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10 Risk Factors For Developing Depression

It is estimated that a quarter of people will at some point in their lives visit a doctor because of a mood disorder. Depression is one of the most common diagnoses.

Whilst it is a normal part of life to feel sad from time to time, with depression a low mood and feelings of sadness persist or keep coming back. Ongoing sadness can also bring with it a host of other symptoms that can affect a person’s quality of life. These can include appetite changes, sleep disruption and lethargy. Depression is not just a low mood that a person can snap out of, although the good news is that most people do recover from episodes of depression.

Depression is not a condition that occurs overnight but rather, can develop over a period of time. Here are 10 risk factors for developing depression.


Trauma that has been suffered at any stage of life can predispose a person to depression. This may be trauma from child abuse, sexual assault, domestic violence or emotional abuse. A German study  found that three quarters of people with chronic depression had experienced childhood trauma.

Substance Misuse

Alcohol and other drugs are mostly taken because at the time of use they help a person feel better by triggering a release of the pleasure chemicals in the brain. But just as these chemical levels rise so quickly, they also come crashing down afterwards, leaving the user depressed and anxious.

Woman with her head on the table, holding a wine glass

Health Problems

Living with a chronic health condition can have a significant affect on a person’s mood. For example studies have shown a link between chronic pain and depression. Serious or critical illness is also associated with the development of depression. Mental illness after a heart attack is very common. Depression and anxiety are reported in over a third of people who suffer from a heart attack, and these mental health issues can persist long term in up to a fifth of sufferers. Several studies have shown the increased incidence of depression in people diagnosed with cancer as well as in other situations where a person has an experience which brings them close to mortality.

Relationship Problems

Any relationship issues can lead to depression. Whether you’re not getting along with family members, friends or co-workers, ongoing and unresolved conflict is a strong contributor to mental illness.

Financial Problems

Feeling stressed about finances is a common trigger for anxiety about the future. Financial security falls into the second tier of Maslow’s Hierarchy of Needs. Feeling safe is a basic human need, and not having enough money creates chronic stress that impacts on mental health.

Social Problems

Loneliness is one of the most significant social issues that fuels depression with up to 1 in 4 Australians reporting feeling lonely. Changes in societal structures and globalization means that families and loved ones are often separated from each other. Additionally, loneliness rates have risen exponentially in young people too in this age of technology with the loss of meaningful face to face interactions and artificial interactions on social media. Social media has been linked with feelings of being lesser-than as people compare their lives with the seemingly amazing ones being displayed on social media sites.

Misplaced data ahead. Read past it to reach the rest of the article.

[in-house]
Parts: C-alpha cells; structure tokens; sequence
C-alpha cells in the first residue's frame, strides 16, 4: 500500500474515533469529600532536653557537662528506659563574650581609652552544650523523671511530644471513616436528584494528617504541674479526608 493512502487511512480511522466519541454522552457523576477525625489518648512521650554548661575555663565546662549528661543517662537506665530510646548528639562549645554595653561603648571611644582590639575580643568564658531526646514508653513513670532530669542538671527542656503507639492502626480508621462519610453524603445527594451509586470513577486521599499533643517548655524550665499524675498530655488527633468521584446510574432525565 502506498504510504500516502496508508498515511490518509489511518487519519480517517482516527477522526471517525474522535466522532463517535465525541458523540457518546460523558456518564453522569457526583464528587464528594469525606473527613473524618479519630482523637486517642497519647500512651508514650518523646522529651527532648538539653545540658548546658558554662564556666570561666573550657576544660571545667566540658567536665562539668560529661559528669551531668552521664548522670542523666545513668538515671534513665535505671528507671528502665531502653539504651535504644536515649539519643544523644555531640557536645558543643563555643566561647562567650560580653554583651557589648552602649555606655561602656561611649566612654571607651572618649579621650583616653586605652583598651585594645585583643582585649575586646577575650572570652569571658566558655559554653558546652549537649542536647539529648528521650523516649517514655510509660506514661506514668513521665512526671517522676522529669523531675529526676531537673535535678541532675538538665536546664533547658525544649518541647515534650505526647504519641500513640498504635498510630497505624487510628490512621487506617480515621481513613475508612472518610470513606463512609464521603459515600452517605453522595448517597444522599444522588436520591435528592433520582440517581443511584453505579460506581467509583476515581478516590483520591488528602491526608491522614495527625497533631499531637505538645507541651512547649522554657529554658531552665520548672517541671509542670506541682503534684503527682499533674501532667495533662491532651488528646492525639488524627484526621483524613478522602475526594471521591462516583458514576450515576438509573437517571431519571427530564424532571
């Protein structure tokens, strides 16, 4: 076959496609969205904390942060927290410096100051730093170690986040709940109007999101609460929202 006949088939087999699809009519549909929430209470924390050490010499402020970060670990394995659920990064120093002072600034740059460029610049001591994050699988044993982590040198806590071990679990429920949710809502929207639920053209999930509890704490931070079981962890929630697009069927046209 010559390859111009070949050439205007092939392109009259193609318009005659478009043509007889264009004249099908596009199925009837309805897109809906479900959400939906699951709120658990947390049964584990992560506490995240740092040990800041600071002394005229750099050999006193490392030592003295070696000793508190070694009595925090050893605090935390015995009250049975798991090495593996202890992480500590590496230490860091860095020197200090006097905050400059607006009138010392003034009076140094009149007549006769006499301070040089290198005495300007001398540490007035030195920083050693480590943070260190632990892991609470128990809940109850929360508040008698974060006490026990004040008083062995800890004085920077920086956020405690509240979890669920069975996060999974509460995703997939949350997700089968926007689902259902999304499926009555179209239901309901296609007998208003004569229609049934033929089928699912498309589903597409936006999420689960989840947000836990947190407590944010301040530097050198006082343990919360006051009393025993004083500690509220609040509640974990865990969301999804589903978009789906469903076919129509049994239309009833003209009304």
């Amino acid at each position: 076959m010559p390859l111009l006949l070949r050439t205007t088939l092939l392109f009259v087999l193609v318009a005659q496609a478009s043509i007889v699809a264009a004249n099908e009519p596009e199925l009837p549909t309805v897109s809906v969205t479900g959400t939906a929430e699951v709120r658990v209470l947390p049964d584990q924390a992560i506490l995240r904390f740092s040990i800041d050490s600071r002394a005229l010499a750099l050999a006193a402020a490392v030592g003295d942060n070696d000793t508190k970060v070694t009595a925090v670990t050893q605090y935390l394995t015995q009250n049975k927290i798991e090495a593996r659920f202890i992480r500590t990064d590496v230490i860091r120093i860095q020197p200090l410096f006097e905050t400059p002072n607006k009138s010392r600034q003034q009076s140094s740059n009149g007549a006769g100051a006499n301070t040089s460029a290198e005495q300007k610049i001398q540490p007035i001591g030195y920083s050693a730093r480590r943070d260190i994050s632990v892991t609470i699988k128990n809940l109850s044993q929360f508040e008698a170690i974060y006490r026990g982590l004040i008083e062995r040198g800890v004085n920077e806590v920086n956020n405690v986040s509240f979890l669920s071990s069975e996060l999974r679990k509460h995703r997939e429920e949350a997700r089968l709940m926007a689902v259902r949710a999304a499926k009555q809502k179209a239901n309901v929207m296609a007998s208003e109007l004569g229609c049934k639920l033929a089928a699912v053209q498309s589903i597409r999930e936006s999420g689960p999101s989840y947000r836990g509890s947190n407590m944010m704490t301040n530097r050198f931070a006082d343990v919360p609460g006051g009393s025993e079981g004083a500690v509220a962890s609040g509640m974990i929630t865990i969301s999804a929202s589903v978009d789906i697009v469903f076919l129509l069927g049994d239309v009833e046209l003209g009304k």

The loss of a loved one can cause feelings of intense grief in the first few weeks or months after the loss. And when these feelings persist and impact on the day to day quality of a person’s life, they may be diagnosed with depression.


Although it is not fully understood why, women are twice as likely to suffer from depression as men. Women have a greater predisposition to depression at certain times in their lives e.g. during and after pregnancy where up to 70% of women can experience some change in mood, as well as around the time of menopause.

Woman falling asleep at her desk

Sleep Disorders

Chronic sleep deprivation has a significant impact on a person’s mood. Whilst sleep disturbance is a recognized symptom of depression, it is known that sleep problems can also lead to depression. Lack of sleep leads to elevated stress-hormone levels (cortisol) which may have an influence on happy hormone (serotonin) levels in the brain. Lack of sleep also leads to underperformance in many areas of life as clarity and focus are affected. This may result in problems at work or in relationships, that then add to the existing stress and depression a sleep deprived person may be experiencing. Chronic exhaustion may result in social isolation, exacerbating feelings of loneliness.


A number of commonly used medications may impact a person’s mood negatively. Ones to be aware of are beta blockers (used in heart disease or to treat symptoms of anxiety), benzodiazepines (used to treat anxiety, insomnia or muscle spasms), steroids which can alter brain serotonin levels, Parkinson’s medications which affect brain dopamine levels, hormone therapies like birth control, fertility medications, treatments for menopause, anti-seizure treatments and possibly even some drugs used to treat indigestion.

If you think you might be suffering from depression, talk to your healthcare professional about how they can help you. In Australia you can also visit Beyond Blue or in the UK Mind.

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